This section is from the "Studio Light Incorporating The Aristo Eagle - The Artura Bulletin 1912" book, by Aristo Motto. Also see Amazon: Studio Light Incorporating The Aristo Eagle - The Artura Bulletin 1912.
Mr. Jaques Arthur, the well mown photgrapher of Detroit. lich.. did ry suddenly fit his line in tha ty on January 12th.
Mr. Arthr had been ill since Christmas hi his physicians were Kdentof s ultimaterecovery was in e client spirits, havment a pt of the day down and w i resting on a couch, to hivvife. Mrs. Clara B. whethe end came withirning.
Mr. Arthur was born in Montreal 56 years ago, the son of Alexander Arthur, a prominent merchant of that city. When a boy he made many trips abroad with his father, and being of an artistic temperament, spent much of his time visiting the art galleries of Europe.
When he was 25 years old he located in Detroit and has occupied the studio at 234 Woodward avenue for 26 years.
Mr. Arthur was considered one of the most talented and successful photographers in the United States. He was an artist first, a photographer afterwards. It cannot be said of him that he was a mere copyist. Rather, he was a creator, a designer of pictures.
While of a retiring disposition, those who knew him were his friends and the profession will keenly feel the loss of so competent and earnest a worker.
A very short but sufficiently accurate method of determining the distance that will be required to take a standing cabinet picture with any lens is given us by the Bausch & Lomb Optical Co. Simply multiply the equivalent focus of your lens by 19 and divide the result by 12, and the answer will be the distance in feet that the lens must be from the subject to make a standing cabinet. For example, if your lens has an equivalent focus of 14 inches, then multiply 14 by 19 which is 266; then divide 266 by 12 which is 22 2-12 or 22 feet 2 inches as the necessary distance required.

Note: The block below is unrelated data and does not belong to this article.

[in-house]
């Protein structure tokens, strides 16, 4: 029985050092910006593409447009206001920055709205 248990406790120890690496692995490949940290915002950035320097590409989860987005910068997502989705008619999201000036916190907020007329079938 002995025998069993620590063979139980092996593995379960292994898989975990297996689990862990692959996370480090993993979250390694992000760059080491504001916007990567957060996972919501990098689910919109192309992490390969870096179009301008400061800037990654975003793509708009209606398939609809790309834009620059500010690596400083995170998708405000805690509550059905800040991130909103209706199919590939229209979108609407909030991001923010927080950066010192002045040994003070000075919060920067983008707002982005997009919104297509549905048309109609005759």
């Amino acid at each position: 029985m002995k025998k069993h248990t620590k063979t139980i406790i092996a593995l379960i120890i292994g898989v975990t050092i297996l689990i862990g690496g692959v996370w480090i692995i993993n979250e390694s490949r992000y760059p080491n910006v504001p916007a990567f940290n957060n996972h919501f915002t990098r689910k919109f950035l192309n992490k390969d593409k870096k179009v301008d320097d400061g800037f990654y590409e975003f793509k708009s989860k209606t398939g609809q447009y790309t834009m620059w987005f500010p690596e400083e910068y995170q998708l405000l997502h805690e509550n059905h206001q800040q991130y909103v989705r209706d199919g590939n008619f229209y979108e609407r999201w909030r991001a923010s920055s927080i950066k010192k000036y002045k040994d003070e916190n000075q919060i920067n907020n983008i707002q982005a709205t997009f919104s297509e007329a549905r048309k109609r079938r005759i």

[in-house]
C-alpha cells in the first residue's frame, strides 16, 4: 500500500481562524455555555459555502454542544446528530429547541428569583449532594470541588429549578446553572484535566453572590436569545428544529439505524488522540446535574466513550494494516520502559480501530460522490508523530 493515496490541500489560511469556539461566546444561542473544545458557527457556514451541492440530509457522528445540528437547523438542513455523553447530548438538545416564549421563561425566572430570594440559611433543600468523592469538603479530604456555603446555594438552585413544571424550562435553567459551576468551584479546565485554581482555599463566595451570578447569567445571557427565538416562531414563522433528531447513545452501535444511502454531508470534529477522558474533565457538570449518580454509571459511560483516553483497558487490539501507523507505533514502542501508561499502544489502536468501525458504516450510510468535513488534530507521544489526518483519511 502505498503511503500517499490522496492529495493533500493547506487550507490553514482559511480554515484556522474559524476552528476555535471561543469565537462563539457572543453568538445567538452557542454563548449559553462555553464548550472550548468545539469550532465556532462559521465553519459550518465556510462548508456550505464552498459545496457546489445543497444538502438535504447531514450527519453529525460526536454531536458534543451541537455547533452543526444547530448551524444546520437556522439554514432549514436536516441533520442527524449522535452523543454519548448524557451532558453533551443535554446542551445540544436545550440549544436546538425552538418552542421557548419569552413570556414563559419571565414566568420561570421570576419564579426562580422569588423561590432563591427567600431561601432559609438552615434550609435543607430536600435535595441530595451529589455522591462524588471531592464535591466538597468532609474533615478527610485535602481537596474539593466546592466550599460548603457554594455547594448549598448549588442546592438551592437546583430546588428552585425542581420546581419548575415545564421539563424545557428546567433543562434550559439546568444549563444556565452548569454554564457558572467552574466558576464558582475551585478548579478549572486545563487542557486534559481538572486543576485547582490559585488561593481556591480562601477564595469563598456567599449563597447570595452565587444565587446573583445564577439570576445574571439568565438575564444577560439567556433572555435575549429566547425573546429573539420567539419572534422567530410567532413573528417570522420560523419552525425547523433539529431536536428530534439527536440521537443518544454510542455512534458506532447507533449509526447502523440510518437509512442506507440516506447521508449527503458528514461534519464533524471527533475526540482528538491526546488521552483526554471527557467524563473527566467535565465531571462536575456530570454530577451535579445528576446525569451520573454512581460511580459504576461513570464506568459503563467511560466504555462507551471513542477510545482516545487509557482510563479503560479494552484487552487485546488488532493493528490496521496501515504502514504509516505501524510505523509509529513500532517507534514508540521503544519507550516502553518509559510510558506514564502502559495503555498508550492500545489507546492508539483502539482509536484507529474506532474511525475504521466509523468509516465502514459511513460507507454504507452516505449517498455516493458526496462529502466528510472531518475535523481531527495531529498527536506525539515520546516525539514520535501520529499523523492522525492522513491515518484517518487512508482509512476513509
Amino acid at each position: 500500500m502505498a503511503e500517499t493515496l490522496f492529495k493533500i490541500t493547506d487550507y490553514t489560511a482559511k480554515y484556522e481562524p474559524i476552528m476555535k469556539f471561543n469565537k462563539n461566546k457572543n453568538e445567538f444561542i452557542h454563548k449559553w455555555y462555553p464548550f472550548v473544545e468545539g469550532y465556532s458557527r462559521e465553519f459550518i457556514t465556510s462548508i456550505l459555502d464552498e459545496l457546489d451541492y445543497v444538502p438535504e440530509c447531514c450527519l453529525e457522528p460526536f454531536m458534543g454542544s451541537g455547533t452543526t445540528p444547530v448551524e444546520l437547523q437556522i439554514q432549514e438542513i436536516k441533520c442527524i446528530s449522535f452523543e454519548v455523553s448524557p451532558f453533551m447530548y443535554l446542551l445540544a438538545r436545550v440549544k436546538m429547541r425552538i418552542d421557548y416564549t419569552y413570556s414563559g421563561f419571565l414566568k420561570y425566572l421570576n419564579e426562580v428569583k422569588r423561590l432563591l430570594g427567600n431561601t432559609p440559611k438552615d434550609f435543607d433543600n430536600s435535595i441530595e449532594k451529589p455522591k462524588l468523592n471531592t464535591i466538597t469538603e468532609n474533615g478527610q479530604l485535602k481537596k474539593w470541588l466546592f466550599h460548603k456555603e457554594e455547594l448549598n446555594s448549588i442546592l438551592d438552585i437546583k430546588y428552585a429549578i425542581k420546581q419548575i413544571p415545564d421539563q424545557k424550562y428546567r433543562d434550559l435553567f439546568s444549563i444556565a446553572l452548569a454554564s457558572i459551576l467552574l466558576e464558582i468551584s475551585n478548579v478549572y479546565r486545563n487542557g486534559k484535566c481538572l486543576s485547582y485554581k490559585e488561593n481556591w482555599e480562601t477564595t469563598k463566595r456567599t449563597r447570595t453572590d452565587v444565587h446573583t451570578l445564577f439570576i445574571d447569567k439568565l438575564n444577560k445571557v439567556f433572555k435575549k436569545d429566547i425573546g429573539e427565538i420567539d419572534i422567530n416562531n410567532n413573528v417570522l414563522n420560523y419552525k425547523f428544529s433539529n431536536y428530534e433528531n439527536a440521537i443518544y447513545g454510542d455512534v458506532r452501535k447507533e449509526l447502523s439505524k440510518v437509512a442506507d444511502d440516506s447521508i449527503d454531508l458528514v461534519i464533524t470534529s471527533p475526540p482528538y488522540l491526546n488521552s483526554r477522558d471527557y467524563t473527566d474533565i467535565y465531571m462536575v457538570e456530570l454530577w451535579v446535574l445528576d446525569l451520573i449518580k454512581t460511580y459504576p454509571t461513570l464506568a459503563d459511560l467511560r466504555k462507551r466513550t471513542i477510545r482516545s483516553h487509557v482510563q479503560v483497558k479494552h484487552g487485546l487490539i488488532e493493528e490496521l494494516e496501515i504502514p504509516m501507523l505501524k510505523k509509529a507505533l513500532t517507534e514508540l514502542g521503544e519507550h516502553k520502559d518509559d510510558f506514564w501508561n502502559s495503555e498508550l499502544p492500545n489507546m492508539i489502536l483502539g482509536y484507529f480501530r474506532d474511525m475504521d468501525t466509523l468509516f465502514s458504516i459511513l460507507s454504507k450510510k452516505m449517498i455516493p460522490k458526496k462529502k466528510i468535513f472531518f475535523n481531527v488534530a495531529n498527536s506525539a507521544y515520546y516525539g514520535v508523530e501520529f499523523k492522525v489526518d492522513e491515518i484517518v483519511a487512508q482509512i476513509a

For the man who has his studio but who contemplates getting a new lens, if he does not already know the equivalent focus he wants in his new lens he can figure out the equivalent focus of the lens he has by reversing the above operation. Thus, focus the lens on a standing figure and get the image the standard size for a cabinet. Measure the distance to the subject. Let us say, for convenience, that you find him to be just 22 feet 2 inches. Convert this into inches, which is 266. Then divide by 19 and the result is 14, or the equivalent focus of the lens you are using. If you have room to spare, you will know that you can use a lens of more than 14 inches, but if this is all the room you have, you must get a lens of 14 inches or less, equivalent focus.
Try Artura Carbon Black in your enlarging' room. You will be surprised how closely your enlargements will resemble contact prints.